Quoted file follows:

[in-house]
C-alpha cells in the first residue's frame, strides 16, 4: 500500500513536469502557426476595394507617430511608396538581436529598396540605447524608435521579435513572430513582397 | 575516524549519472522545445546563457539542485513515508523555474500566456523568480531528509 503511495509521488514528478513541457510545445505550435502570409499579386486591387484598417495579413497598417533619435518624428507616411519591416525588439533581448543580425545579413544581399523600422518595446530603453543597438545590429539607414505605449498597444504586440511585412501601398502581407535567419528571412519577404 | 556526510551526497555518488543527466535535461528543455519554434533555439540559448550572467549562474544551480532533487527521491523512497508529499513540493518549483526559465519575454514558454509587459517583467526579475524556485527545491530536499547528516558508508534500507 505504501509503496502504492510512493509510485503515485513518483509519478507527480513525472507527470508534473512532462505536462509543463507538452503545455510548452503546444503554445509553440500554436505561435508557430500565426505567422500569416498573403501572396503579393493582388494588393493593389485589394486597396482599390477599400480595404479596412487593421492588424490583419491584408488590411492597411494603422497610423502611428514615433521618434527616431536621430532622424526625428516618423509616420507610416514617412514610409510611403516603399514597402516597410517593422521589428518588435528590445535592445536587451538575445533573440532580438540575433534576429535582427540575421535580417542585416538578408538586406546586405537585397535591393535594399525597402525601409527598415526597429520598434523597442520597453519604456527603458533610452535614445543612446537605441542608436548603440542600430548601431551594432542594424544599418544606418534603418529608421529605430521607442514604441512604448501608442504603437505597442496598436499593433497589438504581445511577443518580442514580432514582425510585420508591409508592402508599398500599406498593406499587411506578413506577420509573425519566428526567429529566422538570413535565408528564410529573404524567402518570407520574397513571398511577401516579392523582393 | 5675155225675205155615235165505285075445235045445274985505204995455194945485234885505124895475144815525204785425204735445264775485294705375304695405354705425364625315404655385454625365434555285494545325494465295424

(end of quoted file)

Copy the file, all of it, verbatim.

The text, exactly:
[in-house]
C-alpha cells in the first residue's frame, strides 16, 4: 500500500513536469502557426476595394507617430511608396538581436529598396540605447524608435521579435513572430513582397 | 575516524549519472522545445546563457539542485513515508523555474500566456523568480531528509 503511495509521488514528478513541457510545445505550435502570409499579386486591387484598417495579413497598417533619435518624428507616411519591416525588439533581448543580425545579413544581399523600422518595446530603453543597438545590429539607414505605449498597444504586440511585412501601398502581407535567419528571412519577404 | 556526510551526497555518488543527466535535461528543455519554434533555439540559448550572467549562474544551480532533487527521491523512497508529499513540493518549483526559465519575454514558454509587459517583467526579475524556485527545491530536499547528516558508508534500507 505504501509503496502504492510512493509510485503515485513518483509519478507527480513525472507527470508534473512532462505536462509543463507538452503545455510548452503546444503554445509553440500554436505561435508557430500565426505567422500569416498573403501572396503579393493582388494588393493593389485589394486597396482599390477599400480595404479596412487593421492588424490583419491584408488590411492597411494603422497610423502611428514615433521618434527616431536621430532622424526625428516618423509616420507610416514617412514610409510611403516603399514597402516597410517593422521589428518588435528590445535592445536587451538575445533573440532580438540575433534576429535582427540575421535580417542585416538578408538586406546586405537585397535591393535594399525597402525601409527598415526597429520598434523597442520597453519604456527603458533610452535614445543612446537605441542608436548603440542600430548601431551594432542594424544599418544606418534603418529608421529605430521607442514604441512604448501608442504603437505597442496598436499593433497589438504581445511577443518580442514580432514582425510585420508591409508592402508599398500599406498593406499587411506578413506577420509573425519566428526567429529566422538570413535565408528564410529573404524567402518570407520574397513571398511577401516579392523582393 | 5675155225675205155615235165505285075445235045445274985505204995455194945485234885505124895475144815525204785425204735445264775485294705375304695405354705425364625315404655385454625365434555285494545325494465295424